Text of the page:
A Brutal Lynching. An Indifferent Police Force. A 34-Year Wait for Justice.
GRIFFIN, Ga. — In the final weeks of her life, Viola Coggins-Dorsey saw into the future.
The 76-year-old had been sick for years, after her diabetes led to kidney failure. By February 2016 she’d all but stopped eating and been admitted to Emory University Hospital. One night, as her daughter Telisa queued up the patient’s favorite song—a twangy gospel track called “Cooling Water”—Coggins-Dorsey made a stunning proclamation.
“They found out who killed Tim,” she declared. “What, mama?” Telisa replied, convinced she’d misheard.
“They found out who killed Tim,” Coggins-Dorsey repeated insistently. “I ain’t gonna be here for it, but they’re gonna get who killed Tim.”
For three decades, the October 1983 murder of 23-year-old Timothy Coggins, the fourth of Coggins-Dorsey’s eight children, had haunted not just his family but all of Spalding, this rural farming county 45 minutes south of Atlanta. Coggins’s mutilated body—stabbed dozens of times, with an “X” like the Confederate battle flag carved into his abdomen—was found in Sunny Side, a poor white part of the county, beneath a massive oak known colloquially as “the Hanging Tree.” But investigation into his slaying had gone nowhere, effectively abandoned by the sheriff’s department after just two weeks. The Coggins family had long ago given up any hope of closure, and at this point rarely discussed the particulars of the case. Her sick mother, Telisa reasoned, was just talking out of her mind.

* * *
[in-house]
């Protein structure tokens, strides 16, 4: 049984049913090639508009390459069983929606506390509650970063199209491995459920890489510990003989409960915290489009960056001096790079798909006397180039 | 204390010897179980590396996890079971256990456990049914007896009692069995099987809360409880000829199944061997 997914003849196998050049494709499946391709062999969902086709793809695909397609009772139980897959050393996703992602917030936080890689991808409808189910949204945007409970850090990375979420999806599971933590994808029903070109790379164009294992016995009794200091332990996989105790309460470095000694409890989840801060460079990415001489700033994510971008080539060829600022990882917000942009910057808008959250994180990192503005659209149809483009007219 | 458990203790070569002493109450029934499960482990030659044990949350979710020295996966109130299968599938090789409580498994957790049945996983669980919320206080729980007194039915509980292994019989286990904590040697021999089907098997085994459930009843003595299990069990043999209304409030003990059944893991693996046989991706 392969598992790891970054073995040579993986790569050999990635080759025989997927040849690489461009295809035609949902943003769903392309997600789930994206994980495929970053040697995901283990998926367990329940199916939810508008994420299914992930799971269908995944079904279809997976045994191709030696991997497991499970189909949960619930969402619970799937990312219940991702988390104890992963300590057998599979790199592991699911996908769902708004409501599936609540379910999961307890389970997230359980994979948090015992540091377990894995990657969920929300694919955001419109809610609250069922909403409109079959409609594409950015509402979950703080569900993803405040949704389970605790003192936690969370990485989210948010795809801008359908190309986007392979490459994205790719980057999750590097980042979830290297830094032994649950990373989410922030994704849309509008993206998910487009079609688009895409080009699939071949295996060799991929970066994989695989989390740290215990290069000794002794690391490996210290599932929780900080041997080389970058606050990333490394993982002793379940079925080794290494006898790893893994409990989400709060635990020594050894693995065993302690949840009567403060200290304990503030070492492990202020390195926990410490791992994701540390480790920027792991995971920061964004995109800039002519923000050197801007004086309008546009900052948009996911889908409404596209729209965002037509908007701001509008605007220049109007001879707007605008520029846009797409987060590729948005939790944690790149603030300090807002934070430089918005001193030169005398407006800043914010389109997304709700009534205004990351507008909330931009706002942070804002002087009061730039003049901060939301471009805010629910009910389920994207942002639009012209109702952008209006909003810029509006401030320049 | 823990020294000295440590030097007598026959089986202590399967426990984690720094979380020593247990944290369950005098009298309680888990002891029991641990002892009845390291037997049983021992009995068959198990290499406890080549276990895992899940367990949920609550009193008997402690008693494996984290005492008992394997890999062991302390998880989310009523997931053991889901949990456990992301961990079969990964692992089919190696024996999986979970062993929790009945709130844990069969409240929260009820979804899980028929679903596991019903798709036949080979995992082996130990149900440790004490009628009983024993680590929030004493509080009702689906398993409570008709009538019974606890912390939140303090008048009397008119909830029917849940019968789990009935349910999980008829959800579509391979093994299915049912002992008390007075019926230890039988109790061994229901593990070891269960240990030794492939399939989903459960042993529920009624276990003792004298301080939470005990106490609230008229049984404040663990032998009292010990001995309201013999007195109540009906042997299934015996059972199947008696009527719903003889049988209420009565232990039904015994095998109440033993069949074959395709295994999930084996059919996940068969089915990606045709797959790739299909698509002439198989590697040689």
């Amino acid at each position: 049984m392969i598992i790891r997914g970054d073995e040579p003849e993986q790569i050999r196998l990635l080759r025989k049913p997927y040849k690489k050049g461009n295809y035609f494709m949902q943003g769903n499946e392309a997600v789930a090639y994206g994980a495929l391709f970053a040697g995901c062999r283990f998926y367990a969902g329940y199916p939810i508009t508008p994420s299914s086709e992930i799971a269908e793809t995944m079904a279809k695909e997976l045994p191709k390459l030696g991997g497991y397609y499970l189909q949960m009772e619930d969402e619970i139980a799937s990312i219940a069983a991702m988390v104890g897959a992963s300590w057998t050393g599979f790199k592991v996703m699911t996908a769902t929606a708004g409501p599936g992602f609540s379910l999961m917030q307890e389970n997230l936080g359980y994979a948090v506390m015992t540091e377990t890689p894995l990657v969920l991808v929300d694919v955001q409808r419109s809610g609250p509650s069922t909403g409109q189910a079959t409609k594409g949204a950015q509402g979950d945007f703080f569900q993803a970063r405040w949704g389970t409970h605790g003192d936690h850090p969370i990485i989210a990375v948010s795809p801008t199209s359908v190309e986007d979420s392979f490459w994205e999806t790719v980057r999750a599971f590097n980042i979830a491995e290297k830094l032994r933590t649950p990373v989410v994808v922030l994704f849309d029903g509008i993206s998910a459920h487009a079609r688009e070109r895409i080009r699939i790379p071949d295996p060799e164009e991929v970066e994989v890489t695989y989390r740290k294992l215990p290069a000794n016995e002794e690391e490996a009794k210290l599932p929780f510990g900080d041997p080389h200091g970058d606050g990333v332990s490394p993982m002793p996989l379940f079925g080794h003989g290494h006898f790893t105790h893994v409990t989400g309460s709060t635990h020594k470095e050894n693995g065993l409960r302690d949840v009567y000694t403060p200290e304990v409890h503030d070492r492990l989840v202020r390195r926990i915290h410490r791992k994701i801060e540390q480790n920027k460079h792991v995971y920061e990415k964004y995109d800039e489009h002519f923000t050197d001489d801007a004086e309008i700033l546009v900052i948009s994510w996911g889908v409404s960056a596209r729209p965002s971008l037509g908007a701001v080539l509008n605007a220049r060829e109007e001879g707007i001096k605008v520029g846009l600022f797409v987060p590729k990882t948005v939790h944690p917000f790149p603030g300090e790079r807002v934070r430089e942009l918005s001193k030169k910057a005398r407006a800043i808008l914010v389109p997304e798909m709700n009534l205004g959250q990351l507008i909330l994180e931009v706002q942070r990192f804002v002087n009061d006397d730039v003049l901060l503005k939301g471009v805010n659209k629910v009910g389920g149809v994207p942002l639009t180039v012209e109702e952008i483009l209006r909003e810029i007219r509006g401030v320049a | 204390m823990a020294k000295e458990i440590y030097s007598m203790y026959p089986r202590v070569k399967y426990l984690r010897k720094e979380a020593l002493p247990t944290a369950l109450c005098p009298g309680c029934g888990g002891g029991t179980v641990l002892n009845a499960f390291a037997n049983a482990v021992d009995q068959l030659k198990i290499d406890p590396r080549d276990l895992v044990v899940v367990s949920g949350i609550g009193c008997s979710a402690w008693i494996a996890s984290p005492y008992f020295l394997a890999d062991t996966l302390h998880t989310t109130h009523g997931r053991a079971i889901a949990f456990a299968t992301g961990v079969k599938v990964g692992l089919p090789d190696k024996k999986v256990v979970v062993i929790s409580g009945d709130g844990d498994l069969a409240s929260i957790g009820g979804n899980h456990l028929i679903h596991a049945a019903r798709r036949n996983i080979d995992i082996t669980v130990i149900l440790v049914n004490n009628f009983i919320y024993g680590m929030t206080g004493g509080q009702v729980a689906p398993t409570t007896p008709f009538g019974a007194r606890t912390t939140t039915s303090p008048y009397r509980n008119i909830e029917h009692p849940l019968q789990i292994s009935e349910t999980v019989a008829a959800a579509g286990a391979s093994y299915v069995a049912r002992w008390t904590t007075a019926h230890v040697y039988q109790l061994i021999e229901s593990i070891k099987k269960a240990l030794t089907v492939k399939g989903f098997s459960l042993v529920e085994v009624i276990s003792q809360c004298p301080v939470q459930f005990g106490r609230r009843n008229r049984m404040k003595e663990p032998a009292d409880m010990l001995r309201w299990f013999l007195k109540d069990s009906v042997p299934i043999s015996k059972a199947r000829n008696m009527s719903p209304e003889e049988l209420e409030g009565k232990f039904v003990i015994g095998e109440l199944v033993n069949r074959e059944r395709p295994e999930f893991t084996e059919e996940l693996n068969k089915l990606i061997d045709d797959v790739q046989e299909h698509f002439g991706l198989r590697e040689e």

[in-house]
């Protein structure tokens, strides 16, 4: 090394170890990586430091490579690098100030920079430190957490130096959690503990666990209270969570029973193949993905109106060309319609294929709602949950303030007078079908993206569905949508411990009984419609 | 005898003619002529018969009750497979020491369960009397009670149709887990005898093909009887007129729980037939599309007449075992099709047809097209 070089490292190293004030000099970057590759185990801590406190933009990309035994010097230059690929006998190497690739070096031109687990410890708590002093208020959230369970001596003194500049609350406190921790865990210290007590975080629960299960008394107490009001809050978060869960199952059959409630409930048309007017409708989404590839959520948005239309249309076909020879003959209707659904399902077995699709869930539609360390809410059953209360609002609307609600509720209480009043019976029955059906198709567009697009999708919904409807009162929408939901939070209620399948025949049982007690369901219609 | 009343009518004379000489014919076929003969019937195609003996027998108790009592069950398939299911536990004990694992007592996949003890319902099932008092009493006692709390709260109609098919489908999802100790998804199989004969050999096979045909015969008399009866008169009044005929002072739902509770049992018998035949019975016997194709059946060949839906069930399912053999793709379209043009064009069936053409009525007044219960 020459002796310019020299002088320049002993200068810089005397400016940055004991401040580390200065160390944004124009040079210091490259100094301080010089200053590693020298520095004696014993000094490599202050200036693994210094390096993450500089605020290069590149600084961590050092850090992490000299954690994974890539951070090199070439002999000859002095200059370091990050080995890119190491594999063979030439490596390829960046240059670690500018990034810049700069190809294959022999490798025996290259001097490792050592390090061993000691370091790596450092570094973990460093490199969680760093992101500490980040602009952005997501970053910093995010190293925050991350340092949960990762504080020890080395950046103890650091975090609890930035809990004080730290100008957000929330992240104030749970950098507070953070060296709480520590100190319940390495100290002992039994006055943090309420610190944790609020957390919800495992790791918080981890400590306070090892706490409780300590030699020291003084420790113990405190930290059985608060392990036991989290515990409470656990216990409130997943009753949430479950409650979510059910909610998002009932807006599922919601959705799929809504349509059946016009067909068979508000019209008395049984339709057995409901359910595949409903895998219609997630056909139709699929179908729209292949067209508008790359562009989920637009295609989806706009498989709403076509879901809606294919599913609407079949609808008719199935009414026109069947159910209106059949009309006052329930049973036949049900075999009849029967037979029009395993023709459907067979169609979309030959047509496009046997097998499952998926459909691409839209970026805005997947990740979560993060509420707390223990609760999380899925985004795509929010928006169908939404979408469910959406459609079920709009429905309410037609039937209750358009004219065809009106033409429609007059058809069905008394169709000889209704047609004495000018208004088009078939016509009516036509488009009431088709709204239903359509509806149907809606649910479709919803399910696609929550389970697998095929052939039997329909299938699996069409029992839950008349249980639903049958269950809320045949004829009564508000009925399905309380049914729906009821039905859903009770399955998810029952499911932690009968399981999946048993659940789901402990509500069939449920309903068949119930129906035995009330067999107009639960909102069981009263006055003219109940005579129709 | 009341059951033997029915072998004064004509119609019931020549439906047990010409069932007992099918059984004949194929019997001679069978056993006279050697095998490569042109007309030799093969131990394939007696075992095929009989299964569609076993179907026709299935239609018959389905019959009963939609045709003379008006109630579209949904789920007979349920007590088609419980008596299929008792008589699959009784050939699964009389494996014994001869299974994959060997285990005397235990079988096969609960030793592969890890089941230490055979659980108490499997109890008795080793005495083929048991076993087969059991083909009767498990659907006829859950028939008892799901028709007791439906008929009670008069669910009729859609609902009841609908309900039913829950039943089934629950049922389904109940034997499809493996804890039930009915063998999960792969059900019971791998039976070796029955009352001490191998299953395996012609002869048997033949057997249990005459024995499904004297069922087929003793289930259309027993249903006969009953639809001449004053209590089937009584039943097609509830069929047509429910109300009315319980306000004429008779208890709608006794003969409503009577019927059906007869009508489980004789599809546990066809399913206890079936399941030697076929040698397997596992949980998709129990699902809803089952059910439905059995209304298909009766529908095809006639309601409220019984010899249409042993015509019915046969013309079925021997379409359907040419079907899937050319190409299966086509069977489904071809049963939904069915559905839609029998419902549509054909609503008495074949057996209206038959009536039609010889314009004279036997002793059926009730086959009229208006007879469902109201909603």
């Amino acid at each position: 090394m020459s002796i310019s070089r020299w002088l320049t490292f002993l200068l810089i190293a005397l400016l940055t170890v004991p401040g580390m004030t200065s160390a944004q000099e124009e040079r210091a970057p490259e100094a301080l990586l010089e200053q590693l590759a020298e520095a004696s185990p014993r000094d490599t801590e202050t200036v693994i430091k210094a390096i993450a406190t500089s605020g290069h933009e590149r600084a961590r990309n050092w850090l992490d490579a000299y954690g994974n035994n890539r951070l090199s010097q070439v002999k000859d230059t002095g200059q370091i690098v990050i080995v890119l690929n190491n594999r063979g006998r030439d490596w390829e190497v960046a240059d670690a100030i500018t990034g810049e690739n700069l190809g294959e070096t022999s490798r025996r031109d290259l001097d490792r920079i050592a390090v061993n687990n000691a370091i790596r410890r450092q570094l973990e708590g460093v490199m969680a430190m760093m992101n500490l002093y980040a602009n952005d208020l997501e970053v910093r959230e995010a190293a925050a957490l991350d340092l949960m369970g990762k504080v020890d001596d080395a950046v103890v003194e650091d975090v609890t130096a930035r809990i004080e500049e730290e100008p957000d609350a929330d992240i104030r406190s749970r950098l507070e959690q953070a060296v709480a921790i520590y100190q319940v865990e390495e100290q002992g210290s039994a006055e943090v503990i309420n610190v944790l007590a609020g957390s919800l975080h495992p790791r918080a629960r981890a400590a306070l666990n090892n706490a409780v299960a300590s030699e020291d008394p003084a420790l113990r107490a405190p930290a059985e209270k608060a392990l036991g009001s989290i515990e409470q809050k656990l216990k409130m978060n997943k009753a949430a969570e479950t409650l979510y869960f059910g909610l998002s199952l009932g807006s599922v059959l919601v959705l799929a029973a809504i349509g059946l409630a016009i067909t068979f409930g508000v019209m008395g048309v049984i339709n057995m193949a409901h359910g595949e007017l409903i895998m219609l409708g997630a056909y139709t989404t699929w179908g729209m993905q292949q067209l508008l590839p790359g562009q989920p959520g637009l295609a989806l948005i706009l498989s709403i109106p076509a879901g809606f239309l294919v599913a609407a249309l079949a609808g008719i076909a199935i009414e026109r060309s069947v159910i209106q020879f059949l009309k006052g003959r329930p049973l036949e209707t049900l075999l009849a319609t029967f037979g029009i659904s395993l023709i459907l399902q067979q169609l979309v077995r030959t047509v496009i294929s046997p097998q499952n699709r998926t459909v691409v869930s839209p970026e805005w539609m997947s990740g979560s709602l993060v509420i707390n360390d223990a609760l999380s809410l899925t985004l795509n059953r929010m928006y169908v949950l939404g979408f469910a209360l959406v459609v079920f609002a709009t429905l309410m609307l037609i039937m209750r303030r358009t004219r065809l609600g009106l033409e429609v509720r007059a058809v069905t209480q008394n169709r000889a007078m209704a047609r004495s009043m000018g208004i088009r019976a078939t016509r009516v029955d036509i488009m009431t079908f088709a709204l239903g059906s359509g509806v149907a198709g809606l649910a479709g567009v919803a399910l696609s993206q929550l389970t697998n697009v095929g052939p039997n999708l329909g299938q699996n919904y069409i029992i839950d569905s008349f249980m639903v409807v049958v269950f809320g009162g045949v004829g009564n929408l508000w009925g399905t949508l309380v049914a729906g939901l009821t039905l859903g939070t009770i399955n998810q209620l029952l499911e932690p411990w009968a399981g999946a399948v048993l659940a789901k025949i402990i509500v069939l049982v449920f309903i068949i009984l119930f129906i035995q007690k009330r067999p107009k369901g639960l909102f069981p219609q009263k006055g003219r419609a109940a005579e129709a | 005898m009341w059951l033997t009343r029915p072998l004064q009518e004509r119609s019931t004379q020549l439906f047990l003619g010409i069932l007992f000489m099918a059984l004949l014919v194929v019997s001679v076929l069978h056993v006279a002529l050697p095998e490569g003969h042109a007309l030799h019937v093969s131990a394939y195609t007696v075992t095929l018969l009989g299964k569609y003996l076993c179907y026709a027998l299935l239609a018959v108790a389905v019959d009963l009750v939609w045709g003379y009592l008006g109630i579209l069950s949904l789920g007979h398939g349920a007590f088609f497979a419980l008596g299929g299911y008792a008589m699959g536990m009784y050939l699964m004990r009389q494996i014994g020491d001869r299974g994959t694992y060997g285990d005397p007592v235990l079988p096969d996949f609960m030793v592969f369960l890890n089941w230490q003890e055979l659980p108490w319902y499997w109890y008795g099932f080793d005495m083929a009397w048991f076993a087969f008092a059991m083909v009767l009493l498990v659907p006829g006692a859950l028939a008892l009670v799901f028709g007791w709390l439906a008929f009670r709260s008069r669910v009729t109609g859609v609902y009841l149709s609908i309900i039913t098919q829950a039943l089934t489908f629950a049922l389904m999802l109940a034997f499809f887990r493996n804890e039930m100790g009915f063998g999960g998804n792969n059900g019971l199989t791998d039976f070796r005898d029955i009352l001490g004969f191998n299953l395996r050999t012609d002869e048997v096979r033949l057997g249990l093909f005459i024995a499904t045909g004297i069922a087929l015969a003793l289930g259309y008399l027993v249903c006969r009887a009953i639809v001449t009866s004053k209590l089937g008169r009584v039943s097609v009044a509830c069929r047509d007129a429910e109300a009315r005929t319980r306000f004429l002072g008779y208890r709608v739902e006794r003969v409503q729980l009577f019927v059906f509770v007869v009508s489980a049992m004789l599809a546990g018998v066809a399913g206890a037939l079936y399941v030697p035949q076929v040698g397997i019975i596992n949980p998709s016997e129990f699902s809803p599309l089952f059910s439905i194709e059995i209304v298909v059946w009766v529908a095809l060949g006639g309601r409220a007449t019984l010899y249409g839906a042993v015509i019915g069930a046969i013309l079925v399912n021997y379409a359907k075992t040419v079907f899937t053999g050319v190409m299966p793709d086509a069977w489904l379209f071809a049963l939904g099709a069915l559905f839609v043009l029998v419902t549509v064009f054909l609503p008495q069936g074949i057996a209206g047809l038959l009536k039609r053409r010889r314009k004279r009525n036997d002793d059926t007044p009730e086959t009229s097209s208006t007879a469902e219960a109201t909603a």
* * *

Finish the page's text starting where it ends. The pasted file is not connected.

Featured Image, Illustration by Collin Robinson / Courtesy of the Coggins family via Observatory Productions
Full article @ GQ